30. SAo
    Jan 24, 2011 @ 00:38:17

    @ m. Faraday:
    game apps definitely compete with reading. I view most pop fiction as light entertainment, as I do game playing.

    At 10$, e-books cost more than I was used to paying for pop fiction. Add to that they can not be shared. Popular non-fiction often gets read by me, my husband and two kids. For that, 25$ and a hardcover that will last is worth it. 10$ for an e-book that can’t be shared (unless I loan my computer or e-reader out, depriving me of access to all my other books/programs) is way too expensive.

    Take Harry Potter. My paperback HP5 cost 10$, but was read by me, my daughter and my son. That’s $3.33/person, easily comparable to the price of a new video game or a family DVD.

    I wouldn’t mind paying extra for a sharing option, but that’s not paying extra on top of 10$/book. That’s paying 1-2$ extra on a 3-5$ book. If the final cost of a book sharable by 3 or 4 of us is 10$, that’s okay.

  31. Tamara Hogan
    Jan 24, 2011 @ 06:19:00

    SAo, great bookshelf analogy at comment 28. “The cloud” is still a server farm in some vendor’s basement, and access to the cloud assumes you can (or want to) use the internet. I don’t want to be dependent upon multiple vendors to access my books. Hell, I don’t want to be dependent on the electrical grid to access my books.

    When a computer virus takes the grid down, I’ll still be reading. (I’m mainly – but not entirely – kidding.)

  32. Jane
    Jan 24, 2011 @ 08:53:57

    @Dennis If you equate DRM stripping with piracy, your conclusion makes sense, but the only individuals who can strip DRM are those who are the legitimate purchasers. I would guess that the great many of DRM strippers strip so as to ensure that their books can be read on more than one device.

  33. Jane
    Jan 24, 2011 @ 08:54:53

    @Ridley Given that there are over 80 million iThings out in the wild, I would say that it isn’t an indulgence of the relatively well-off

  34. Dennis
    Jan 24, 2011 @ 09:36:07

    @Jane: What I meant is that if the price of the ebook is too high, one might be tempted to get a DRM-stripped version from a friend (or site). I believe this is why music prices have come down. People will pay what they believe is a reasonable price, but not more if there is a way to get it for free.

    In the example used by SAo, stripping would enable sharing with daughter and son.

  35. Eric Hellman
    Jan 24, 2011 @ 10:05:06

    I think the book publishing industry underestimates the competitive price pressure from public-domain and freely licensed literature. The $10 current ebook competes with the worlds greatest literature available for free and with a vast ocean of writing created by everyone. I see my kids voraciously reading, not Jonathan Franzen, but stuff written by other kids, including their friends, both virtual and IRL. Heck, you’re reading this!

    I’m working on ways for literature to join the public commons in other ways, and I hope that today’s authors will be able to profit from that effort.

  36. Joy
    Jan 24, 2011 @ 10:20:43

    Ah, cloud access to e-books. Sounds like the divx of the e-book market and will probably go over just about as well. I get better service from the free Overdrive library.

  37. Castiron
    Jan 24, 2011 @ 11:43:45

    @LG: If I want access and not ownership, I go to the library. Exactly. When I buy a book, I want to *own* the book. I can see paying for access (after all, I’m paying for my public library through taxes), but I’m not willing to pay ownership prices and be limited to access rights.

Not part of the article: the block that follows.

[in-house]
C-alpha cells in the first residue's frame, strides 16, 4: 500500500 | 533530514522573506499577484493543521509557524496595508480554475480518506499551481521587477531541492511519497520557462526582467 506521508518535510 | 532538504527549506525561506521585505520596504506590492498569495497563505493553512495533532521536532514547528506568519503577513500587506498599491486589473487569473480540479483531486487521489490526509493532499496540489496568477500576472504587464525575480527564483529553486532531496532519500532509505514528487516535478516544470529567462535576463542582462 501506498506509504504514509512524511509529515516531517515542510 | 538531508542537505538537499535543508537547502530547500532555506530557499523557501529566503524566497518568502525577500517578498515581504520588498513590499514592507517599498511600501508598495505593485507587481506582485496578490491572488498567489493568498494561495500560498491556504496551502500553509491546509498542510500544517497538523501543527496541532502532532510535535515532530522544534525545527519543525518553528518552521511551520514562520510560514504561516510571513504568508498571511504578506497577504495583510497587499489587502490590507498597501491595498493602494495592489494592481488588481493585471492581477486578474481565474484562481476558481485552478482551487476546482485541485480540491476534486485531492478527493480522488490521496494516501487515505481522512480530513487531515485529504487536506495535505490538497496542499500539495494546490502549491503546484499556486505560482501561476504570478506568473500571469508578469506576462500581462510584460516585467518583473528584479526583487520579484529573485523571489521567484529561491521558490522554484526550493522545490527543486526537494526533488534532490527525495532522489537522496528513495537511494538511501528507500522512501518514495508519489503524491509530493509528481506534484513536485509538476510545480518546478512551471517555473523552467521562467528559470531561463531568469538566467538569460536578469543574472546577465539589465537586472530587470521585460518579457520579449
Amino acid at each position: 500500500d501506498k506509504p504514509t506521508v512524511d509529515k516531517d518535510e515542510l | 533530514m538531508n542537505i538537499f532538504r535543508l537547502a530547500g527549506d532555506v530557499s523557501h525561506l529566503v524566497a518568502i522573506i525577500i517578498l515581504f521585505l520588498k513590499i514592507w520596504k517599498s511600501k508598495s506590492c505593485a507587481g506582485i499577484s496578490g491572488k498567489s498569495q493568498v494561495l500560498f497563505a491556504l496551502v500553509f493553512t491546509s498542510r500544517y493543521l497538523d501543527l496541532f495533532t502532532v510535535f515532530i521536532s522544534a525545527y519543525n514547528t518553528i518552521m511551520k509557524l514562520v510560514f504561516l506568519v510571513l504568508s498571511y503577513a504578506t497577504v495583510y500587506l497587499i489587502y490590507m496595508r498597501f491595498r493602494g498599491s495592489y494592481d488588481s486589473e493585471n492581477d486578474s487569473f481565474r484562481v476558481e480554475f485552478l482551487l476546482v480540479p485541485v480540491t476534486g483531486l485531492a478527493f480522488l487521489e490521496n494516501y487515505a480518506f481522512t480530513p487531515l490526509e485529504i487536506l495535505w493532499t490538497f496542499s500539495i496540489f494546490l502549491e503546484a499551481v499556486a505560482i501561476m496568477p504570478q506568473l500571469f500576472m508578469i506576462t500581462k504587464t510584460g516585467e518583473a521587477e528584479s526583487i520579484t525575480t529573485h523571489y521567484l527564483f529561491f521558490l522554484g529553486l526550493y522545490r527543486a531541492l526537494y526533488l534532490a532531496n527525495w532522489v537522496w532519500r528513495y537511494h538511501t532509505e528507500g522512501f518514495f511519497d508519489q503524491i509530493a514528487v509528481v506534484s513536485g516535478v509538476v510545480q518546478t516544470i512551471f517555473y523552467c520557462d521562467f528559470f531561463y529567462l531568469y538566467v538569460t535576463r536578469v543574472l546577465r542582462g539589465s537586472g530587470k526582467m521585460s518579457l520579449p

38. Castiron
    Jan 24, 2011 @ 11:57:10

    @Andrea K Host: I’ve actually had etexts I bought become unavailable, back in the earlier days of ebook experimentation, so I’m extra wary of ebooks that might not work in ten or fifteen (or two!) years.

    There are paper books on my shelves that are 30 to 40 years old; short of a disaster that destroys half my house or a thief with weird ideas of what’s got resale value, those books will be around for many years to come, with no effort on my part, and can be given to my descendants or sold for cash after my death. How many DRMed etexts are still going to be readable in 40 years?

  39. Isobel Carr
    Jan 24, 2011 @ 12:32:29

    @MaryK:

    Video games definitely offer more entertainment mileage for your money. Some you can play over and over for months without getting bored with them.

    My little brother and his friends only rent games because it takes them such a short time to beat them and then they’re bored/done with it. On the other hand, they BUY books like mad (yes, these are 20-something guys!).

  40. MaryK
    Jan 24, 2011 @ 13:05:18

    @Isobel Carr: That’s pretty cool! We’re more into puzzle games rather than RPGs(?) which probably makes a difference.

    I probably shouldn’t mention this considering, :) but my latest timesuck app is “Sherlock: the Game of Logic.” I’ve killed untold amounts of reading time with it. But hey, it’s exercising my brain, right?

  41. nasanta
    Jan 24, 2011 @ 18:00:21

    I myself would not pay for cloud access. Typically, I will purchase e-books only if I have reasonable expectations that I will enjoy it; namely, books and authors that have been reviewed on this site or recommended elsewhere. If I enjoy it, I will want to keep it to reread or just to read my favorite parts. For many years, I’ve kept many of my old books on that basis. Only recently, I’ve been swapping some of my paperbacks and hardcovers on Paperbackswap.com, and that is after forcefully telling myself that there is very little likelihood that I’ll be rereading them.